Scientists fine-tune iodine and potassium levels in designer veggies
With an eye toward creating food for people with certain health conditions, scientists in Italy grew radish, pea, arugula, and Swiss chard plants, precisely controlling certain nutrients. And they did it without any soil.
Working at a commercial microgreen farm in southern Italy, researchers wanted to see if they could tailor the amount of iodine and potassium in a range of vegetables. The greens at this farm are grown in a liquid medium which, the researchers say, made the project easier to undertake.
"Soilless cultivation is considered an advanced, environmentally-friendly agricultural practice for enhancing the quality of fresh vegetables," said the researchers, adding that "soilless systems represent an opportunity to modulate the nutrient solution precisely and efficaciously."
After some experimentation with different growth medium formulations, the team was able to produce vegetables that had 14 times the iodine content of plants that weren't grown in a special formula.
Iodine is a critical nutrient for proper thyroid health. It is commonly found in fortified table salt, milk, fish, and eggs but with a call for reduced salt intake by health organizations and a move toward more vegan lifestyles, it is slowly working its way out of the diet. By boosting its presence in other foods, the researchers feel they could help support the health of consumers.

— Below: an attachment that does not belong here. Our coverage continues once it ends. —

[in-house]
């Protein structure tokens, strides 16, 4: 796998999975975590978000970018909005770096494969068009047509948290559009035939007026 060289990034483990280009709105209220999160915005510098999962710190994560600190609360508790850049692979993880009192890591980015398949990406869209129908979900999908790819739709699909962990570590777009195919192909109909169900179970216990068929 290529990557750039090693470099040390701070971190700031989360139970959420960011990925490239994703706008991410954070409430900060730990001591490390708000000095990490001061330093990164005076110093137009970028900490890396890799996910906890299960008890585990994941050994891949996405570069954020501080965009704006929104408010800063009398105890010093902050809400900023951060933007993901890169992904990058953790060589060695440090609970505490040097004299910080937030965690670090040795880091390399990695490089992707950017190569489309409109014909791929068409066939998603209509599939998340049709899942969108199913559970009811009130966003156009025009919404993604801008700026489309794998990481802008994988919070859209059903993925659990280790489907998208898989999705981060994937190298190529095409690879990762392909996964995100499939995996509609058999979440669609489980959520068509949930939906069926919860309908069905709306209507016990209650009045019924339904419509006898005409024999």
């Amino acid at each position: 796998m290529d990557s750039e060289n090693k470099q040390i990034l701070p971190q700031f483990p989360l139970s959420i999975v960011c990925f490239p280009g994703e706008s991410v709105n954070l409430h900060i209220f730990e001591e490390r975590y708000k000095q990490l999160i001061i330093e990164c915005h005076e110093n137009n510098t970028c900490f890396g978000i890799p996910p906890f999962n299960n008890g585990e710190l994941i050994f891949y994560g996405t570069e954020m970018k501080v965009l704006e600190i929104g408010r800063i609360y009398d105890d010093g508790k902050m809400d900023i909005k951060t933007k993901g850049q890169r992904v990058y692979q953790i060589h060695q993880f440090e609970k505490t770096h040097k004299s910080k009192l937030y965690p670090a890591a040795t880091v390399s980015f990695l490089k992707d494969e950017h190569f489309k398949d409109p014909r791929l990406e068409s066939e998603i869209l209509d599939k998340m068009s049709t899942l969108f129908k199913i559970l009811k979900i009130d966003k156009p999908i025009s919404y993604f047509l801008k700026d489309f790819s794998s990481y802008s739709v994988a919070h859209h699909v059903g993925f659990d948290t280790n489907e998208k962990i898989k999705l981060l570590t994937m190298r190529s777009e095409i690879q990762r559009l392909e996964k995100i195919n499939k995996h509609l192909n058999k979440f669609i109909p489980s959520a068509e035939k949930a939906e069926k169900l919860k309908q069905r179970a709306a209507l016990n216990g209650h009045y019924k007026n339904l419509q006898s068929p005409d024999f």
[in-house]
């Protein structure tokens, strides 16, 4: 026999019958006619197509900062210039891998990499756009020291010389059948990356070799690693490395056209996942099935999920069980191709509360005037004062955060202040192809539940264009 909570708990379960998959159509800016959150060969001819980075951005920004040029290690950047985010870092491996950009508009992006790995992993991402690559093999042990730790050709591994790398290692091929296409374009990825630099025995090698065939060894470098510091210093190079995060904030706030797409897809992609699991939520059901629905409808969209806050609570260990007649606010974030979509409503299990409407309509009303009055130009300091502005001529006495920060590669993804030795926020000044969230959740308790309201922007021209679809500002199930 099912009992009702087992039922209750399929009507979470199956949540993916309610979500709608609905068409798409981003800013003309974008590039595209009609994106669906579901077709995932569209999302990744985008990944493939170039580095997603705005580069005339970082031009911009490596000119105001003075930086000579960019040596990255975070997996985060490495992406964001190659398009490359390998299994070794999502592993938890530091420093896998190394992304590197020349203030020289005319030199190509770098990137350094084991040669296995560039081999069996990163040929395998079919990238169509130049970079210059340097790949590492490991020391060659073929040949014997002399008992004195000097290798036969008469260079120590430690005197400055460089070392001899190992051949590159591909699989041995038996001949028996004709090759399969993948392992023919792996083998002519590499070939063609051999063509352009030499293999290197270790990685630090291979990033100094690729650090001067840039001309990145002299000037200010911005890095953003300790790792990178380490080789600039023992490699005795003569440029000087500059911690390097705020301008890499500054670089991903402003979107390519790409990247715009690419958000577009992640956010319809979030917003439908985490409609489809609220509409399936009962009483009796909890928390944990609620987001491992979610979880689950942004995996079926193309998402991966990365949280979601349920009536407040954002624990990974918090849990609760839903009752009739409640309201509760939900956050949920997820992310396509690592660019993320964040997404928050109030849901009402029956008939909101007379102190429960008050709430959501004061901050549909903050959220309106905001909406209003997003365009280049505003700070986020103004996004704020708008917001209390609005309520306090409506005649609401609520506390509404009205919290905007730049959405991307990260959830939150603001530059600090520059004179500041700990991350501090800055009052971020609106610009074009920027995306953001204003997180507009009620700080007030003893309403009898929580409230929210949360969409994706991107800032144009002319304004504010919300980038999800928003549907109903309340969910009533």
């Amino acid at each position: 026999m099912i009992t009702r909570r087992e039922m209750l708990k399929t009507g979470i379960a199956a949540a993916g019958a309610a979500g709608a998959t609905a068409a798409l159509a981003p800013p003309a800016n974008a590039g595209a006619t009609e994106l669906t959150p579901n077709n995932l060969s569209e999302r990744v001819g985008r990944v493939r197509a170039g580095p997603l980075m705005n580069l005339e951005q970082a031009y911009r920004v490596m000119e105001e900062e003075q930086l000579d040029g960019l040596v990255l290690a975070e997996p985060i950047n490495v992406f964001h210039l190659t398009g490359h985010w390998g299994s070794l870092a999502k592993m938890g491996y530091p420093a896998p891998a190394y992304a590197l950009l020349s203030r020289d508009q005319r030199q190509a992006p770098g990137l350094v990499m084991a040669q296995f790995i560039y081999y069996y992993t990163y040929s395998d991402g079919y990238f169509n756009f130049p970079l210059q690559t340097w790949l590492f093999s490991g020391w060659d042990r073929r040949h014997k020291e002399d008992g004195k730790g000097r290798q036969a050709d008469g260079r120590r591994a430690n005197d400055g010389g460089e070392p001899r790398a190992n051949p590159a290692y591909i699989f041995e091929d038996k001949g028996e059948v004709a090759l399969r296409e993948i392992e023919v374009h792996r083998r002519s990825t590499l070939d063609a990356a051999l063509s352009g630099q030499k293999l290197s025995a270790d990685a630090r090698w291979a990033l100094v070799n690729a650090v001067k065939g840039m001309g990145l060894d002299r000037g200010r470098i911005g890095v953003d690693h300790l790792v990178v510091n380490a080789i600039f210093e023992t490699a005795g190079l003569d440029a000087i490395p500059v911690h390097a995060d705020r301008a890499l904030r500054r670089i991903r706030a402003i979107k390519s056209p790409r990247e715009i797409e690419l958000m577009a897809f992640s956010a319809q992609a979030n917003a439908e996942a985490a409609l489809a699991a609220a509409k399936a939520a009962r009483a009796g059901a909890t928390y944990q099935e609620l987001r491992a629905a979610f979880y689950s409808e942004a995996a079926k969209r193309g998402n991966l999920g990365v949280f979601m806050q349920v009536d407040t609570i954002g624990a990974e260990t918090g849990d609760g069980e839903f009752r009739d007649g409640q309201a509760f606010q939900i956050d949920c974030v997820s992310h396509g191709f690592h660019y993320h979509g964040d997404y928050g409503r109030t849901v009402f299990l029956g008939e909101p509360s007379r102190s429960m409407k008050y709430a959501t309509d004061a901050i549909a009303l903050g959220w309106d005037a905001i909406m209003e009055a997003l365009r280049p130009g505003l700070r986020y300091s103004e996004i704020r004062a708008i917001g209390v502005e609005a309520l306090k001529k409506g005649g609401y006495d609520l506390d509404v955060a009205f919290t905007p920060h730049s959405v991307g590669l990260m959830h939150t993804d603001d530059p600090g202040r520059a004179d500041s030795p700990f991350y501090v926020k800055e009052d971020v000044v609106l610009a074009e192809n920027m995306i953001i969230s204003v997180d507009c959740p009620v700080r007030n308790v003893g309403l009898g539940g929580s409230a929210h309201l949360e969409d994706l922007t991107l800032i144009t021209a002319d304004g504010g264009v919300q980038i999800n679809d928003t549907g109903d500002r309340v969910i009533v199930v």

Next, the scientists were able to grow the same veggies with a 45% reduction in potassium, a dangerous nutrient to individuals suffering from kidney disease.
"Since vegetables contain high concentrations of potassium, patients with impaired kidney function are sometimes advised not to eat vegetables, or that they should be soaked in water and boiled to reduce the potassium content through leaching," said the researchers.
"However, the reduction in potassium using such cooking methods can be considered limited, while other important minerals and vitamins could be significantly lost," they added. "In this context, the production of vegetables with low potassium content could be of great interest."
Next up, the researchers, who hail from Italy's Institute of Sciences of Food Production, the National Council of Research, and the University of Bari Aldo Moro, plan to turn their attention to changing the nutrient profile of edible crops by directly altering the plants' metabolic pathways, rather than simply changing their growth medium.
"The optimization of these techniques will require in-depth research into the molecular biology of plants, including the metabolic pathways involved in the synthesis of target molecules, and a constant refinement of growth conditions," they said. "The combination of advanced scientific knowledge and innovative technologies can open new perspectives in the production of healthier and nutritionally biofortified vegetables."
Their current study has been published in the Journal of the Science of Food and Agriculture.